Angie May

December 08, 2021

Zeb DomerDanielle KorporalAngie MayAustin GurleyEthan DavenportRebecca PlantzJJ LaBountyMorgan SaparaMelissa WirtzLily DietzAyasha FariaDustin ArvolaDoug JakubowiczBryan JeffreyJenny (Jackemeyer) and Lucas KruppMadison (Fain) SteffelJaime (McCarrell) HolmesZak KocsisJayson BrennanKatlyn ShergalisNathan GrigsbyBritney BrowningJulia (DeBelly) CarlquistBryce HinaShannon ScottEvan WyseAndrew DeeBrad CooperJared Kline

Angie May enjoyed math in high school and investigated different careers that would allow her to utilize math skills.Angie May

“Engineering seemed interesting and offered a variety of career opportunities,” she said.

She liked Tri-State (now Trine) University’s small school atmosphere.

“I wanted to take classes that would be taught by the professors, rather than a teaching assistant,” she said. “Plus, Tri-State had a solid reputation for delivering a good engineering education.”

In addition to gaining a solid engineering foundation at Tri-State, Angie also developed leadership skills by serving as president of Tau Beta Pi during her senior year. She gained additional real-world experience through summer internships and working part-time in the quality department at a foundry, setting her up for a successful career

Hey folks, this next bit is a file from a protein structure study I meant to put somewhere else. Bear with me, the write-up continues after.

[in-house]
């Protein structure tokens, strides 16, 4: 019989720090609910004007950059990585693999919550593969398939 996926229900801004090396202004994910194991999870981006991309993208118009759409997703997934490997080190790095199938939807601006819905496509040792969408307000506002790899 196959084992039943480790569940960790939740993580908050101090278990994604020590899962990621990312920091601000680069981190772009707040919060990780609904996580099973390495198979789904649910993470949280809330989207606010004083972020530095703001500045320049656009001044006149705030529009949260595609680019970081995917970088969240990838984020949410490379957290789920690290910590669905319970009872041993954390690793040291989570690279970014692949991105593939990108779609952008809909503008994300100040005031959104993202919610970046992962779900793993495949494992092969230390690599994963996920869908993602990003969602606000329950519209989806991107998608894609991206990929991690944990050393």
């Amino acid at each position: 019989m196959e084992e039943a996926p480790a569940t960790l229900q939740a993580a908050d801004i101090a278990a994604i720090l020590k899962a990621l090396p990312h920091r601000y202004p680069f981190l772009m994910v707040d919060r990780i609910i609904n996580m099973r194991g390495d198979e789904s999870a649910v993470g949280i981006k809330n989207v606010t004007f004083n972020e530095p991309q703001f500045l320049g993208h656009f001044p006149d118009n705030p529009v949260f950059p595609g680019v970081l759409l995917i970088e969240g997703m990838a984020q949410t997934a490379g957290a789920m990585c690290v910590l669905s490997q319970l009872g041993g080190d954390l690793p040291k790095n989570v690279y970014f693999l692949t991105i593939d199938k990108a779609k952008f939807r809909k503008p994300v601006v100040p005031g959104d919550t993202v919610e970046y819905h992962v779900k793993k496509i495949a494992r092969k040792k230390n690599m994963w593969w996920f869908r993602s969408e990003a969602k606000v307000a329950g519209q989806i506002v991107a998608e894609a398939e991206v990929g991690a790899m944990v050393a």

After graduating from Tri-State in 1987, Angie worked for nearly 10 years at Cummins, Inc., doing performance, emissions and mechanical development on diesel engines. She then founded Data Cave and Analytical Engineering, Inc., both located in Columbus, Indiana, with her husband David.

She sold Data Cave, a purpose-built, fully redundant data center, in 2018, and still serves as president and CEO of AEI, which designs and produces engines and engine-related systems and instruments.

“I think the skills you need as a woman in engineering are not different from what men need,” Angie said. “The basics should include: being thoughtful of others, communicating well, obtaining a thorough understanding of situations when making decisions, working diligently and efficiently, asking for help when you need it and helping others when possible, choosing work that you enjoy, and analyzing and gathering data to identify solutions.” 

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